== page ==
A strong support network is proven to decrease the likelihood that a person will develop clinically significant depression and anxiety disorders. When a person belongs to a group, they are far less likely to feel isolated and can more easily find support and reassurance. Attending a fitness facility on a regular basis lends itself to making relationships with other members, but there are also team-based fitness activities and group fitness classes that naturally place you in a group setting among others with at least one shared interest.

Mental health challenges are not always as obvious as physical ones, and this leads many people to neglect caring for their mental and emotional wellness. However, it is just as important as physical wellness, and luckily, a consistent exercise routine can address both aspects. 

Mr. Pugh offers these simple exercises that can be done anywhere to help eliminate pent-up stress to help reduce anxiety:

Box breathing: This breathing method has four equal steps for each breath, and helps promote relaxation. Pugh can demonstrate the easiest way to do this with our anchors by walking them through the following…

  • Step 1: Breathe in, counting to four slowly. Feel the air enter your lungs.
  • Step 2: Hold your breath for 4 seconds. Try to avoid inhaling or exhaling for 4 seconds.
  • Step 3: Slowly exhale through your mouth for 4 seconds.
  • Step 4: Repeat steps 1 to 3 until you feel re-centered.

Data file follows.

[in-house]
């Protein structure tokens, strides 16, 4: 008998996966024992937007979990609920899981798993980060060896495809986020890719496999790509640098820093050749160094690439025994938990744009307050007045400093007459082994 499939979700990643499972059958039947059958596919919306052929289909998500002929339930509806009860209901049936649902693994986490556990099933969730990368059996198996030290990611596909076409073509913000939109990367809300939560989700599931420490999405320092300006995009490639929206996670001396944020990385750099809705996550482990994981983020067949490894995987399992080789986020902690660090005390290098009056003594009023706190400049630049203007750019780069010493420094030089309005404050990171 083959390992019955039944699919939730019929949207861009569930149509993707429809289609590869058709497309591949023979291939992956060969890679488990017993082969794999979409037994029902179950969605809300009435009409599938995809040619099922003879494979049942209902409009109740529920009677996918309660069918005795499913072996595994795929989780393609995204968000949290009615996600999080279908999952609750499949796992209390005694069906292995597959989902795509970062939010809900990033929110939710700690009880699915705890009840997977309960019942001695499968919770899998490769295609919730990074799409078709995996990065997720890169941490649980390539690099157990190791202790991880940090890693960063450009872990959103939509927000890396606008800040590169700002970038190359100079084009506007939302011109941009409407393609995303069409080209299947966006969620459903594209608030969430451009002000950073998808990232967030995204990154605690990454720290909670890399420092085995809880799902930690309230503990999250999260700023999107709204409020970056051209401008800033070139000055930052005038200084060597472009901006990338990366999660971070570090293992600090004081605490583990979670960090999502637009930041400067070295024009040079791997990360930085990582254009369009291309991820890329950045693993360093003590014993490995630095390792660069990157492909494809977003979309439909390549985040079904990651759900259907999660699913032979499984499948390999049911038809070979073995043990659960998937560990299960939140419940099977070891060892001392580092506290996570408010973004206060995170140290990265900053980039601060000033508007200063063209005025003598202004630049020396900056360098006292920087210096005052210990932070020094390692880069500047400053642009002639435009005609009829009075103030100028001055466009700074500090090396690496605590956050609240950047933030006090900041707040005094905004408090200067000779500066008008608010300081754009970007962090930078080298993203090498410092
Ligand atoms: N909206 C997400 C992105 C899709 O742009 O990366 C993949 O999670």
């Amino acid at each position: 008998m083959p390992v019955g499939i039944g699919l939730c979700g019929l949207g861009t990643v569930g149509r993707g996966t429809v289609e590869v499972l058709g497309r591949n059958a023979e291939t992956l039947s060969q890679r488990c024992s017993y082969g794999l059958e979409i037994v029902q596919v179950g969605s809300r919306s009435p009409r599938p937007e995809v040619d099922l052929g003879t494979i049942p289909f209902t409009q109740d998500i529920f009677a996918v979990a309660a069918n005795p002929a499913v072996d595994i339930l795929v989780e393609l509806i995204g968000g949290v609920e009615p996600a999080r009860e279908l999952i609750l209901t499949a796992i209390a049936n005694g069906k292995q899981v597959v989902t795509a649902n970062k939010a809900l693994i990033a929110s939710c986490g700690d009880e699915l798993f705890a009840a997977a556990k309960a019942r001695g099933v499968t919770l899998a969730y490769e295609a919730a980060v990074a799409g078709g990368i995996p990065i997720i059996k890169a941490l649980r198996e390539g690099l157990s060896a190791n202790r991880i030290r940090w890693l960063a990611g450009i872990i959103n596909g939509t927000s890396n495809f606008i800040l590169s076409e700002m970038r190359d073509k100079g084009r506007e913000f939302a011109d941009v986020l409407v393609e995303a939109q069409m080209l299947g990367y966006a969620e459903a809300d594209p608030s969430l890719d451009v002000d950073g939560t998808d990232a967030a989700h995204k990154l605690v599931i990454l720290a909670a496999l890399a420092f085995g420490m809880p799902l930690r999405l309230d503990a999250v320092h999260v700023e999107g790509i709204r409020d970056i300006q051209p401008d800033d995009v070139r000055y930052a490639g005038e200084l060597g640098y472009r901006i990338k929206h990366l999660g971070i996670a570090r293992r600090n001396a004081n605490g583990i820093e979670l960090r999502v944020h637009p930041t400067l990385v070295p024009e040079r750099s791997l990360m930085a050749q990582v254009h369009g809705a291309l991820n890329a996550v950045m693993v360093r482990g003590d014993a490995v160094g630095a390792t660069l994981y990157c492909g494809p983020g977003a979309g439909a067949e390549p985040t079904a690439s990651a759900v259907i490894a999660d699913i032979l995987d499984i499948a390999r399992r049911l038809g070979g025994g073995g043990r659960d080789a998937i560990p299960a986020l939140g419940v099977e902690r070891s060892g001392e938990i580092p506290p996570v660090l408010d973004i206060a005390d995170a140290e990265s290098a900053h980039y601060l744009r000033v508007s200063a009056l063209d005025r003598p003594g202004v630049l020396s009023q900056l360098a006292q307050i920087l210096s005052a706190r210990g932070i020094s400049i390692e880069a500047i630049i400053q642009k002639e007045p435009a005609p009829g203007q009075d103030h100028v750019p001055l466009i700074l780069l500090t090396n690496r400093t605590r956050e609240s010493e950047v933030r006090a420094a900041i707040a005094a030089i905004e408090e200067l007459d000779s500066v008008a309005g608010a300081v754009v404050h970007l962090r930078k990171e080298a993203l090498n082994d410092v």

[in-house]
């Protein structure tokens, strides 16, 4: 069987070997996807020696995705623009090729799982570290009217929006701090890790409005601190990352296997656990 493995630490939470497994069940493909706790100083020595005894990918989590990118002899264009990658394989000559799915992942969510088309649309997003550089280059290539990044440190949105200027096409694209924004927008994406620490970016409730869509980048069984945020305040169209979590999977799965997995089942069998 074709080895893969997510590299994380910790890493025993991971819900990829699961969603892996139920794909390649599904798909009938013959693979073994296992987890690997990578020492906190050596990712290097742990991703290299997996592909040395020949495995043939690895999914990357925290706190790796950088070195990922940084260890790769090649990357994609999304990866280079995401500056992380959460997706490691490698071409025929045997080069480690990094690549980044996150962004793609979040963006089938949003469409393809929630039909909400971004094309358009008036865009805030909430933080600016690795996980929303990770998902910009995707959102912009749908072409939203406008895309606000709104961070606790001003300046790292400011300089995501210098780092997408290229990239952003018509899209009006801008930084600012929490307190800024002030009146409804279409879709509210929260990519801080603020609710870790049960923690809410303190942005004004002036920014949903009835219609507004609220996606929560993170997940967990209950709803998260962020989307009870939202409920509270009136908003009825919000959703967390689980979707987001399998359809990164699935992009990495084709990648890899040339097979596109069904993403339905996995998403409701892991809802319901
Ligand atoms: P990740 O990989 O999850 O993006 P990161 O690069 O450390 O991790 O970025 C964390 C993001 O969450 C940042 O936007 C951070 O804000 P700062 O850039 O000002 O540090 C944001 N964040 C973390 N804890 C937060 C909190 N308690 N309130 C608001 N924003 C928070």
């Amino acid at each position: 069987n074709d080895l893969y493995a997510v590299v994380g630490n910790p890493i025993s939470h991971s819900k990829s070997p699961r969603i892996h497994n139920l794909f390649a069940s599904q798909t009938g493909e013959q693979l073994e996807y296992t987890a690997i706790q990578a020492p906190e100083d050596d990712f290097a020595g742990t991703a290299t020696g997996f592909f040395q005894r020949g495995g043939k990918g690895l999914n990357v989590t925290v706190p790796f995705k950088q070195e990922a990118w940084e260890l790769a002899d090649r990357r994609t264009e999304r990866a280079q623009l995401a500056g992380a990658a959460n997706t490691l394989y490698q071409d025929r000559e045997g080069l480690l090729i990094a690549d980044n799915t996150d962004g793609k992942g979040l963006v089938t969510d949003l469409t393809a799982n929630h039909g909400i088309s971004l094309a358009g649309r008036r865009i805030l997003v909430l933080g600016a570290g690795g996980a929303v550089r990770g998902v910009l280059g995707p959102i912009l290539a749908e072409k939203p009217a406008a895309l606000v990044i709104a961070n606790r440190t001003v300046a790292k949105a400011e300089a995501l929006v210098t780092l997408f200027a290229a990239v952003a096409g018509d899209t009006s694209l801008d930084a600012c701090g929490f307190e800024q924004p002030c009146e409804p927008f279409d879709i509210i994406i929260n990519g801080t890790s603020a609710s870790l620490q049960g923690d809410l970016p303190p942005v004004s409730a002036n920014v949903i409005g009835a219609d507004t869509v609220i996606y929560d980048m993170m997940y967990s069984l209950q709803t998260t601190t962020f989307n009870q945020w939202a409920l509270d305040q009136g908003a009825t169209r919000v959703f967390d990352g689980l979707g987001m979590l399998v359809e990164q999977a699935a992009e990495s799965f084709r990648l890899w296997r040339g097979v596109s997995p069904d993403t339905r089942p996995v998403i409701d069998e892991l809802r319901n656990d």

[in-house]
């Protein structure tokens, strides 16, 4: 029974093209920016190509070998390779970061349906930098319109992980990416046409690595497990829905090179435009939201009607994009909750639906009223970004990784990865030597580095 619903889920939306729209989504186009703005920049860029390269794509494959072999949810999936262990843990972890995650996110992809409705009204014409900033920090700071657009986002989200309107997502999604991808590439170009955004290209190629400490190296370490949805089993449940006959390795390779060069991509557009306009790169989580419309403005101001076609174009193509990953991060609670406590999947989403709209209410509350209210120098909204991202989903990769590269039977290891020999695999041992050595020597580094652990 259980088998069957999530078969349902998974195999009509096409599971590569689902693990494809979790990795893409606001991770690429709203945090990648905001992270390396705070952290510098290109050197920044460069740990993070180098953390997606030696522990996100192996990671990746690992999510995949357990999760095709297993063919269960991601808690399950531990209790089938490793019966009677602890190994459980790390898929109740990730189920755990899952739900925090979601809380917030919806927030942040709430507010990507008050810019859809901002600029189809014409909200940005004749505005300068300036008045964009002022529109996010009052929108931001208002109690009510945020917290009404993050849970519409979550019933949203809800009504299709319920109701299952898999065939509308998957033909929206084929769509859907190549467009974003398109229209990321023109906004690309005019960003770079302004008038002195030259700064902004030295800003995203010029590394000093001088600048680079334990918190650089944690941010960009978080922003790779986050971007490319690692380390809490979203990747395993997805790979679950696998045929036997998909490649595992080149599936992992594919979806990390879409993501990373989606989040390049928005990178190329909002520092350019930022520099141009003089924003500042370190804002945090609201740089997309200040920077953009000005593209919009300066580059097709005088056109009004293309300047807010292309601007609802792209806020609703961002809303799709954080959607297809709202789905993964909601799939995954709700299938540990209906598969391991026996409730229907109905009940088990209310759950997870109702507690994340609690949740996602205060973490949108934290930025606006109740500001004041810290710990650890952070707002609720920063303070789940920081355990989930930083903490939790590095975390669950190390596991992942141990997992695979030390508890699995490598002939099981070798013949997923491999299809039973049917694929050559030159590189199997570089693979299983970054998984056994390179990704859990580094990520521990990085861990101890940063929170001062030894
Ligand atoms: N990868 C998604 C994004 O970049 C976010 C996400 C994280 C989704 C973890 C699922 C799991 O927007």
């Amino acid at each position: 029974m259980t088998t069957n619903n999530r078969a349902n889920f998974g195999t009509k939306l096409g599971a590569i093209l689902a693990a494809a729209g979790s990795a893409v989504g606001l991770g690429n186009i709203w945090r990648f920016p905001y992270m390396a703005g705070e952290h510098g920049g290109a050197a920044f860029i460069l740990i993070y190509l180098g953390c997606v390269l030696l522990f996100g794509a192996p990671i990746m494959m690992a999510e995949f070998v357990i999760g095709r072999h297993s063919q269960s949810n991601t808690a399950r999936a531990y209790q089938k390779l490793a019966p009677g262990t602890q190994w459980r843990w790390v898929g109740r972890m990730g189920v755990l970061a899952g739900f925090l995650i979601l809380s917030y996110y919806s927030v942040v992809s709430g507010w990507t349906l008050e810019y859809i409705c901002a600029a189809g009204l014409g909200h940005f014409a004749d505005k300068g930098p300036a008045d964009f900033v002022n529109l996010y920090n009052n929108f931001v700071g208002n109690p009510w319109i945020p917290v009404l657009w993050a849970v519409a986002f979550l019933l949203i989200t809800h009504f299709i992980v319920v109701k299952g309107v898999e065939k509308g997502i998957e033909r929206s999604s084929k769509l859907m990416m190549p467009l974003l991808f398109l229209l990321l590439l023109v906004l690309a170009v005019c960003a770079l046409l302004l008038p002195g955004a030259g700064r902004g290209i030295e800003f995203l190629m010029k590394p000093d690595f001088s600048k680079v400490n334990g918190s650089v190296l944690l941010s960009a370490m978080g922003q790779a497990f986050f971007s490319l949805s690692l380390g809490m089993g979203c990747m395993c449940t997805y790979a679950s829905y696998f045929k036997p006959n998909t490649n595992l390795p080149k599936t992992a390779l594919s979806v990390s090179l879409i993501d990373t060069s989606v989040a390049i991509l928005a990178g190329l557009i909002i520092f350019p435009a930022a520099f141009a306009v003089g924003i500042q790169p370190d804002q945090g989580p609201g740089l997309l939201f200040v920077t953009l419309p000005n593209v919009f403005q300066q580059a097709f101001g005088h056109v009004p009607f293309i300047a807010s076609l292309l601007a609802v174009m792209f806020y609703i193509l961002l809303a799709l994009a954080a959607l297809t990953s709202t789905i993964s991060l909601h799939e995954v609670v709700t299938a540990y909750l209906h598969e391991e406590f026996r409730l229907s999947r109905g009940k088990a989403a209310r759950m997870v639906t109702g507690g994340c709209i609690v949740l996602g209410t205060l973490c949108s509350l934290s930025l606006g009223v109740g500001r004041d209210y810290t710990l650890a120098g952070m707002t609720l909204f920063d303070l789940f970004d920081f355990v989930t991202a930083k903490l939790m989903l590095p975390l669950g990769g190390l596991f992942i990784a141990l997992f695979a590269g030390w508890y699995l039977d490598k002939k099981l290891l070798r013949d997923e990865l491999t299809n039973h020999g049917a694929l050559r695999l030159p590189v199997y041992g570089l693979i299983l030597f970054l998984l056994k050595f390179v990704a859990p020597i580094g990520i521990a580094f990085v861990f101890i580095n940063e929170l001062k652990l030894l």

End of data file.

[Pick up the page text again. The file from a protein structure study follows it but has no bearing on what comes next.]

Rhythmic Exercise: Try to get into a routine of walking or doing some type of exercise a day to clear your head. Whether this means reaching 10,000 steps a day or simply just playing a game of catch with your kids, try to complete one type of movement. The repetitive movements tend to build relaxation as sequences are repeated.

Stretching: Stretching reduces muscle tension and has been shown to increase serotonin levels while reducing stress. Pugh can discuss a few simple stretches that can be done anywhere, useful after a long day…

  • “Child’s Pose” – Start by kneeling on the floor, and lowering your chest so it reaches the ground. Make sure your feet are together and your knees create a ‘v’ shape. Breathe deeply and hold.
  • “Chest Opener” – Clasp your hands behind your back, and squeeze your upper shoulder blades toward each other behind you. Take a deep breath in and push out through your chest.
  • “Happy Baby” – Begin by lying on your back and lifting your knees toward your chest. Grab the bottoms of each foot with your hands and pull your knees toward your chest and underarms while slowly straightening out each knee.

About the Author:

Jerry Pugh is the CEO/Owner of Workout Anytime in Plano, TX. The former paramedic who spent a decade working at Putnam County EMS and subsequently ran his family’s agricultural business, launched Workout Anytime Homestead in 2017. His passion for health, fitness and bettering lives has helped him become the largest Workout Anytime franchisee.

Editor’s Note: This content is not intended to be a substitute for professional medical advice, diagnosis, or treatment, and does not constitute medical or other professional advice.